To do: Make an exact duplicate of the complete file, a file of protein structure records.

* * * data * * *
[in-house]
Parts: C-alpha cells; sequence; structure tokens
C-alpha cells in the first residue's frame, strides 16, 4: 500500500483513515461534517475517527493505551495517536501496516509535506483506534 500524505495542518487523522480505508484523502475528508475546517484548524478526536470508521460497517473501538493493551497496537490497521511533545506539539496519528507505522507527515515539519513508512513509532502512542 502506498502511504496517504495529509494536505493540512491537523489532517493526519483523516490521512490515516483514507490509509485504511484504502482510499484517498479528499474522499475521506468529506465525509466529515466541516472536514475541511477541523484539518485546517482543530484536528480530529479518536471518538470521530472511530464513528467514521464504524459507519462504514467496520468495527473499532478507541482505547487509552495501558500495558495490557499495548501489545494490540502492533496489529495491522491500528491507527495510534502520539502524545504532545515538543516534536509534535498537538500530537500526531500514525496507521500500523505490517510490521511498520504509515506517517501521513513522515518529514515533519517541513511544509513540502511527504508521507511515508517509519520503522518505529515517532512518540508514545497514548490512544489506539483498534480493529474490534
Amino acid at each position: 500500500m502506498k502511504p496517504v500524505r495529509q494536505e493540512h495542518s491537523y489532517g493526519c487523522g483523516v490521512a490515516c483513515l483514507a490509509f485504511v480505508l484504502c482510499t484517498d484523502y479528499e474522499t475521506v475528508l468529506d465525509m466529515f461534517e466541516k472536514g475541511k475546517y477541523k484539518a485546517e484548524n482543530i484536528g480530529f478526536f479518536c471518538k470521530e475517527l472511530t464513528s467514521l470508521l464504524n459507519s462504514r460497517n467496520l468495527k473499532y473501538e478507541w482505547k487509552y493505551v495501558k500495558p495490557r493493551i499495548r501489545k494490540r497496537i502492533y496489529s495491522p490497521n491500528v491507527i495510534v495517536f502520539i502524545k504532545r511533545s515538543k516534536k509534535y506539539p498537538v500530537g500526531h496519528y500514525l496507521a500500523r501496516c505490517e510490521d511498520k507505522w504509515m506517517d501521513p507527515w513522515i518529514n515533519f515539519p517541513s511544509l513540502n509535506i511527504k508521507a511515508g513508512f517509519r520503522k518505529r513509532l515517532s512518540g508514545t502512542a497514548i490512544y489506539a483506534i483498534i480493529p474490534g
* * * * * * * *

[in-house]
Parts: C-alpha cells; sequence; structure tokens
C-alpha cells in the first residue's frame, strides 16, 4: 500500500483513515461534517475517527493505551495517536501496516509535506483506534 500524505495542518487523522480505508484523502475528508475546517484548524478526536470508521460497517473501538493493551497496537490497521511533545506539539496519528507505522507527515515539519513508512513509532502512542 502506498502511504496517504495529509494536505493540512491537523489532517493526519483523516490521512490515516483514507490509509485504511484504502482510499484517498479528499474522499475521506468529506465525509466529515466541516472536514475541511477541523484539518485546517482543530484536528480530529479518536471518538470521530472511530464513528467514521464504524459507519462504514467496520468495527473499532478507541482505547487509552495501558500495558495490557499495548501489545494490540502492533496489529495491522491500528491507527495510534502520539502524545504532545515538543516534536509534535498537538500530537500526531500514525496507521500500523505490517510490521511498520504509515506517517501521513513522515518529514515533519517541513511544509513540502511527504508521507511515508517509519520503522518505529515517532512518540508514545497514548490512544489506539483498534480493529474490534
Amino acid at each position: 500500500m502506498k502511504p496517504v500524505r495529509q494536505e493540512h495542518s491537523y489532517g493526519c487523522g483523516v490521512a490515516c483513515l483514507a490509509f485504511v480505508l484504502c482510499t484517498d484523502y479528499e474522499t475521506v475528508l468529506d465525509m466529515f461534517e466541516k472536514g475541511k475546517y477541523k484539518a485546517e484548524n482543530i484536528g480530529f478526536f479518536c471518538k470521530e475517527l472511530t464513528s467514521l470508521l464504524n459507519s462504514r460497517n467496520l468495527k473499532y473501538e478507541w482505547k487509552y493505551v495501558k500495558p495490557r493493551i499495548r501489545k494490540r497496537i502492533y496489529s495491522p490497521n491500528v491507527i495510534v495517536f502520539i502524545k504532545r511533545s515538543k516534536k509534535y506539539p498537538v500530537g500526531h496519528y500514525l496507521a500500523r501496516c505490517e510490521d511498520k507505522w504509515m506517517d501521513p507527515w513522515i518529514n515533519f515539519p517541513s511544509l513540502n509535506i511527504k508521507a511515508g513508512f517509519r520503522k518505529r513509532l515517532s512518540g508514545t502512542a497514548i490512544y489506539a483506534i483498534i480493529p474490534g